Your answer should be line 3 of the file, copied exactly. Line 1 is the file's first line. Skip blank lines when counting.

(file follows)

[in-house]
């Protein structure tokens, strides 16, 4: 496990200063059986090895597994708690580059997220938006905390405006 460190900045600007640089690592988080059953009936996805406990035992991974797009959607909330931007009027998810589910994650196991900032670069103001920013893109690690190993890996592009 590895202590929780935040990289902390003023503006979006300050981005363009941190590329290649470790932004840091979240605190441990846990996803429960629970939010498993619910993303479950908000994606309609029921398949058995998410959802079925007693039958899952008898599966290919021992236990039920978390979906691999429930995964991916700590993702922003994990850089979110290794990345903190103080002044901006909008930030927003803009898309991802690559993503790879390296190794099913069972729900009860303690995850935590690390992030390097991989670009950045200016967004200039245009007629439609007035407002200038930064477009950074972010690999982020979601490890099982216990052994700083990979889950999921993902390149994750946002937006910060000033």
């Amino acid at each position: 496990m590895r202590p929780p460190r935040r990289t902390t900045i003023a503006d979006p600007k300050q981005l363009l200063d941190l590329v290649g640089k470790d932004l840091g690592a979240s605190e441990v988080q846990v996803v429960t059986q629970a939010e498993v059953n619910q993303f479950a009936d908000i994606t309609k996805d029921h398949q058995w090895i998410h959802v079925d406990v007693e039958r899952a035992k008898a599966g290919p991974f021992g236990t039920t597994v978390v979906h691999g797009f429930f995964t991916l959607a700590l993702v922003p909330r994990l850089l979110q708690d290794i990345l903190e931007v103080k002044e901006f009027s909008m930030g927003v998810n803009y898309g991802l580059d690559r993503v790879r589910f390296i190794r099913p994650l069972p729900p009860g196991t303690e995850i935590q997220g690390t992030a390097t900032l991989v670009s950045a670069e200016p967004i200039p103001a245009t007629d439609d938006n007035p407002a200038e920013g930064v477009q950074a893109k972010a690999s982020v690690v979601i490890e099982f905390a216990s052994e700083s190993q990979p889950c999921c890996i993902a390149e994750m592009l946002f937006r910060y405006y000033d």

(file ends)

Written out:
């Amino acid at each position: 496990m590895r202590p929780p460190r935040r990289t902390t900045i003023a503006d979006p600007k300050q981005l363009l200063d941190l590329v290649g640089k470790d932004l840091g690592a979240s605190e441990v988080q846990v996803v429960t059986q629970a939010e498993v059953n619910q993303f479950a009936d908000i994606t309609k996805d029921h398949q058995w090895i998410h959802v079925d406990v007693e039958r899952a035992k008898a599966g290919p991974f021992g236990t039920t597994v978390v979906h691999g797009f429930f995964t991916l959607a700590l993702v922003p909330r994990l850089l979110q708690d290794i990345l903190e931007v103080k002044e901006f009027s909008m930030g927003v998810n803009y898309g991802l580059d690559r993503v790879r589910f390296i190794r099913p994650l069972p729900p009860g196991t303690e995850i935590q997220g690390t992030a390097t900032l991989v670009s950045a670069e200016p967004i200039p103001a245009t007629d439609d938006n007035p407002a200038e920013g930064v477009q950074a893109k972010a690999s982020v690690v979601i490890e099982f905390a216990s052994e700083s190993q990979p889950c999921c890996i993902a390149e994750m592009l946002f937006r910060y405006y000033d």